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Buddhism

The Creative Force Of Nature And Humanity
The innate tendency of self-preservation, which manifests its...

There Is No Mortal Who Is Purely Moral
By nature man should be either good or bad; or he should be g...

The Application Of The Law Of Causation To Morals
Although it may be needless to state here the law of causatio...

The Parable Of A Drunkard
Now the question arises, If all human beings are endowed with...

Man Is Neither Good-natured Nor Bad-natured According To Su Shi
(So-shoku). The difficulty may be avoided by a theory given ...

Do Thy Best And Leave The Rest To Providence
There is another point of view which enables us to enjoy life...

Real Self
If there be no individual soul either in mind or body, where ...

The Beatitude Of Zen
We are far from denying, as already shown in the foregoing ch...

Everything Is Living According To Zen
Everything alive has a strong innate tendency to preserve its...

The Errors Of Philosophical Pessimists And Religious Optimists
Philosophical pessimists maintain that there are on earth ma...

A Sutra Equal In Size To The Whole World
The holy writ that Zen masters admire is not one of parchment...

The Ancient Buddhist Pantheon
The ancient Buddhist pantheon was full of deities or Buddhas,...

The Law Of Balance
Nature governs the world with her law of balance. She puts t...

Life Change And Hope
The doctrine of Transcience never drives us to the pessimisti...

Hinayanism And Its Doctrine
The doctrine of Transience was the first entrance gate of Hin...

The Law Of Balance In Life
It is also the case with human affairs. Social positions hig...

Enlightened Consciousness
In addition to these considerations, which mainly depend on i...

Poetical Intuition And Zen
Since Universal Life or Spirit permeates the universe, the po...

Zazen And The Forgetting Of Self
Zazen is a most effectual means of destroying selfishness, th...

The Development Of The Southern And Of The Northern School Of Zen
After the death of the Fifth Patriarch the venerable Shang Si...




Difficulties Are No Match For The Optimist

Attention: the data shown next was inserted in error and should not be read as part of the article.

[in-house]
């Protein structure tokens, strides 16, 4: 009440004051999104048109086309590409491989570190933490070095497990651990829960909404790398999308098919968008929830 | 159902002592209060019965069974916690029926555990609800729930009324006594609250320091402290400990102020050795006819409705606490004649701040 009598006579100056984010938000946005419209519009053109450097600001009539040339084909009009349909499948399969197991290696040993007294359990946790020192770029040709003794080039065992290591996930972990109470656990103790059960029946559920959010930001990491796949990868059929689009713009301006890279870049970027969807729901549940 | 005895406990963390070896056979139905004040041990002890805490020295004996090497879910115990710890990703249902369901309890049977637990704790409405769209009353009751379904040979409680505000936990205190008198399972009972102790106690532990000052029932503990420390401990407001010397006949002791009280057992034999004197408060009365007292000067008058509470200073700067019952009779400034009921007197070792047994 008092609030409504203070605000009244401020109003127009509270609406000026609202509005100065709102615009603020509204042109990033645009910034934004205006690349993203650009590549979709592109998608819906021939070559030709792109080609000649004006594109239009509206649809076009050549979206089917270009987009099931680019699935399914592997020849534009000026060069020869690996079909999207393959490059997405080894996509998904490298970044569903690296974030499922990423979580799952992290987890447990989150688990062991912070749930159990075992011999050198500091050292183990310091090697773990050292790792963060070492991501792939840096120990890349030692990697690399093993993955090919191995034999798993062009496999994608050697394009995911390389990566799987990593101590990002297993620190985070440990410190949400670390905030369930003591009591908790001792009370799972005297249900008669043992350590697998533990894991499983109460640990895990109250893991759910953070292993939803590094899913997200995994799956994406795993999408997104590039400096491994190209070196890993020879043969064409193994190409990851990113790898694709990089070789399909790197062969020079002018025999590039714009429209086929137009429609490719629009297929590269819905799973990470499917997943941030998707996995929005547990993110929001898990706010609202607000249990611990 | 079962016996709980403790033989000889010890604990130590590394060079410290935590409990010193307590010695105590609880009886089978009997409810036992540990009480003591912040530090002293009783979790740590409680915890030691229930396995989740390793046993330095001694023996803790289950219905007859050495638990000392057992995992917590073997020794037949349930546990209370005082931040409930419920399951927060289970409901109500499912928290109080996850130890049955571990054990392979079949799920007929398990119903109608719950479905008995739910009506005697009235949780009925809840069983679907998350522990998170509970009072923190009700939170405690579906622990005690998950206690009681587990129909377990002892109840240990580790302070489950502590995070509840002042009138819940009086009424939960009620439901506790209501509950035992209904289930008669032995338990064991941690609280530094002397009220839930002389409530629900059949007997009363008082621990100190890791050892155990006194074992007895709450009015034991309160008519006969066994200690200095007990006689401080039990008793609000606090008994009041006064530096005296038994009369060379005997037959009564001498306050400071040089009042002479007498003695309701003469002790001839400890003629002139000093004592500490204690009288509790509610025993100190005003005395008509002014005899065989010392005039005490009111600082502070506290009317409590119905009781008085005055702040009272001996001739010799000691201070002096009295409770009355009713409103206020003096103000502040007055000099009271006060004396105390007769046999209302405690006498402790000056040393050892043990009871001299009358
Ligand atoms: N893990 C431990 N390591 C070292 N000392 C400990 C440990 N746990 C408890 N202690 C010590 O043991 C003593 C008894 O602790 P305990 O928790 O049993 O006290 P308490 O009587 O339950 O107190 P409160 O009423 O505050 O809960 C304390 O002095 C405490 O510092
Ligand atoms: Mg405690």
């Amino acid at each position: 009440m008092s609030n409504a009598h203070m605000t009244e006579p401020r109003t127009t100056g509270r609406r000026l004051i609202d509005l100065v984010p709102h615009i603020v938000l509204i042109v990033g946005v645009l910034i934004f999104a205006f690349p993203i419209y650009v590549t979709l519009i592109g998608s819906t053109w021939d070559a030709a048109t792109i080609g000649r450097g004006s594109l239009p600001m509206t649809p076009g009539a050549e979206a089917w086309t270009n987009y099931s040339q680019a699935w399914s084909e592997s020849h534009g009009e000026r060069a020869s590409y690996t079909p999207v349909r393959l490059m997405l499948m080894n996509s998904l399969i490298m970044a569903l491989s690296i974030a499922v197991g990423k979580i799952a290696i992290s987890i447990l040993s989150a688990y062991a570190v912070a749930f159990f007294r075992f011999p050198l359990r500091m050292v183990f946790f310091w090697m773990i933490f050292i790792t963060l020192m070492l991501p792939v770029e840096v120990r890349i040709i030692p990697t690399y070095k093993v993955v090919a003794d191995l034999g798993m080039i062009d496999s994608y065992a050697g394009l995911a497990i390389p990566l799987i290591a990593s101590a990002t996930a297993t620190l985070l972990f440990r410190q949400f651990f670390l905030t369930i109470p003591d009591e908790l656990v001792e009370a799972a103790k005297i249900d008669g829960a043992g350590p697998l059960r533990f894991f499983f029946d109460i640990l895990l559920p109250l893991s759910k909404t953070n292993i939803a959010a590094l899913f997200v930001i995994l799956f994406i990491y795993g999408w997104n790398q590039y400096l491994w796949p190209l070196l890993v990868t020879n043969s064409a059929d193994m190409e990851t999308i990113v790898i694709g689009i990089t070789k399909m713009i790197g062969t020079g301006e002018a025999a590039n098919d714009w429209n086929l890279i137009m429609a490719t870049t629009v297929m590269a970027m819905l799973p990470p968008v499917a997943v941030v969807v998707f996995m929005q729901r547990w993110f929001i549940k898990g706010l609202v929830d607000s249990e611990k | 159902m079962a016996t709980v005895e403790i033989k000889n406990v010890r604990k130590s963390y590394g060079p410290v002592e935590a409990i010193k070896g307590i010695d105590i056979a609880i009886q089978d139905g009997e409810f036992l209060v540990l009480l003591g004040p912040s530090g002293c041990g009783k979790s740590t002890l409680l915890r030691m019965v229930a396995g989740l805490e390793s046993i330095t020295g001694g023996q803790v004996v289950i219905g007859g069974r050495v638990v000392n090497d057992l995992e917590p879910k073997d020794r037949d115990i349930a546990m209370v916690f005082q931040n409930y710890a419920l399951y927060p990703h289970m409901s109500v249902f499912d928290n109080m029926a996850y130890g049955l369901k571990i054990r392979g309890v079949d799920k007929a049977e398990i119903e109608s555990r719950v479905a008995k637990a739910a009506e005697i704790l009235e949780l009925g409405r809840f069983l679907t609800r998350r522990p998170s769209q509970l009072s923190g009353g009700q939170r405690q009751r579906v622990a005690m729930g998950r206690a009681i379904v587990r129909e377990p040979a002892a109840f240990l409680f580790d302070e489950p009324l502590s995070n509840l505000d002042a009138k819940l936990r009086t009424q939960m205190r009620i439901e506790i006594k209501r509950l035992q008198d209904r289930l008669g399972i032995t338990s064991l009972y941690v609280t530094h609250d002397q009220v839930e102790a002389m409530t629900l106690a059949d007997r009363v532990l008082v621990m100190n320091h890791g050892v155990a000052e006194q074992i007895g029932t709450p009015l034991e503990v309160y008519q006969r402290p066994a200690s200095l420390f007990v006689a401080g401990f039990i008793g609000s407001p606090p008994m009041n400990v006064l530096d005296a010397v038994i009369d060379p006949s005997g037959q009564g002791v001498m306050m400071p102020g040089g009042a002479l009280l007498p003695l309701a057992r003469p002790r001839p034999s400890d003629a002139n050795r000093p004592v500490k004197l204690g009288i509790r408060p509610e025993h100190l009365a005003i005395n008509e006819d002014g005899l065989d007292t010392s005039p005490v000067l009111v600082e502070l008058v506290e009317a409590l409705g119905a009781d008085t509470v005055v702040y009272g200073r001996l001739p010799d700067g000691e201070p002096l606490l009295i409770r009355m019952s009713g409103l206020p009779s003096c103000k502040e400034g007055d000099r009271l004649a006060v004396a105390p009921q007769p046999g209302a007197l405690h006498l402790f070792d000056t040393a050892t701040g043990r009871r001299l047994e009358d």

How can we suppose that we, the children of Buddha, are put at the
mercy of petty troubles, or intended to be crushed by obstacles? Are
we not endowed with inner force to fight successfully against
obstacles and difficulties, and to wrest trophies of glory from
hardships? Are we to be slaves to the vicissitudes of fortune? Are
we doomed to be victims for the jaws of the environment? It is not
external obstacles themselves, but our inner fear and doubt that
prove to be the stumbling-blocks in the path to success; not material
loss, but timidity and hesitation that ruin us for ever.

Difficulties are no match for the optimist, who does not fly from
them, but welcomes them. He has a mental prism which can separate
the insipid white light of existence into bright hues. He has a
mental alchemy by which he can produce golden instruction out of the
dross of failure. He has a spiritual magic which makes the nectar of
joy out of the tears of sorrow. He has a clairvoyant eye that can
perceive the existence of hope through the iron walls of despair.
Prosperity tends to make one forget the grace of Buddha, but
adversity brings forth one's religious conviction. Christ on the
cross was more Christ than Jesus at the table. Luther at war with
the Pope was more Luther than he at peace. Nichi-ren laid
the foundation of his church when sword and sceptre threatened him
with death. Shin-ran and Hen-en established their
respective faiths when they were exiled. When they were exiled, they
complained not, resented not, regretted not, repented not, lamented
not, but contentedly and joyously they met with their inevitable
calamity and conquered it. Ho-nen is said to have been still more
joyous and contented when be bad suffered from a serious disease,
because he had the conviction that his desired end was at hand.


The founder (1222-1282) of the Nichi Ren Sect, who was
exiled in 1271 to the Island of Sado. For the history and doctrine
of the Sect, see I A Short History of the Twelve Japanese Buddhist
Sects,' by B. Nanjo, pp. 132-147.

The founder (1173-1262) of the Shin Sect, who was banished
to the province of Eechigo in 1207. See Nanjo's 'History,' pp.
122-131.

The founder (1131 1212) of the Jo Do Sect, who was exiled
to the Island of Tosa in 1207. See Nanjo's 'History,' pp. 104-113.


A Chinese monk, E Kwai by name, one day seated himself in a quiet
place among hills and practised Dhyana. None was there to disturb
the calm enjoyment of his meditation. The genius of the hill was so
much stung by his envy that he made up his mind to break by surprise
the mental serenity of the monk. Having supposed nothing ordinary
would be effective, he appeared all on a sudden before the man,
assuming the frightful form of a headless monster. E Kwai being
disturbed not a whit, calmly eyed the monster, and observed with a
smile: "Thou hast no head, monster! How happy thou shouldst be, for
thou art in no danger of losing thy head, nor of suffering from
headache!"

Were we born headless, should we not be happy, as we have to suffer
from no headache? Were we born eyeless, should we not be happy, as
we are in no danger of suffering from eye disease? Ho Ki
Ichi, a great blind scholar, was one evening giving a
lecture, without knowing that the light had been put out by the wind.
When his pupils requested him to stop for a moment, he remarked with
a smile: "Why, how inconvenient are your eyes!" Where there is
contentment, there is Paradise.

Hanawa (1746-1821), who published Gun-sho-rui-zu in 1782.






Next: Do Thy Best And Leave The Rest To Providence

Previous: Life In The Concrete



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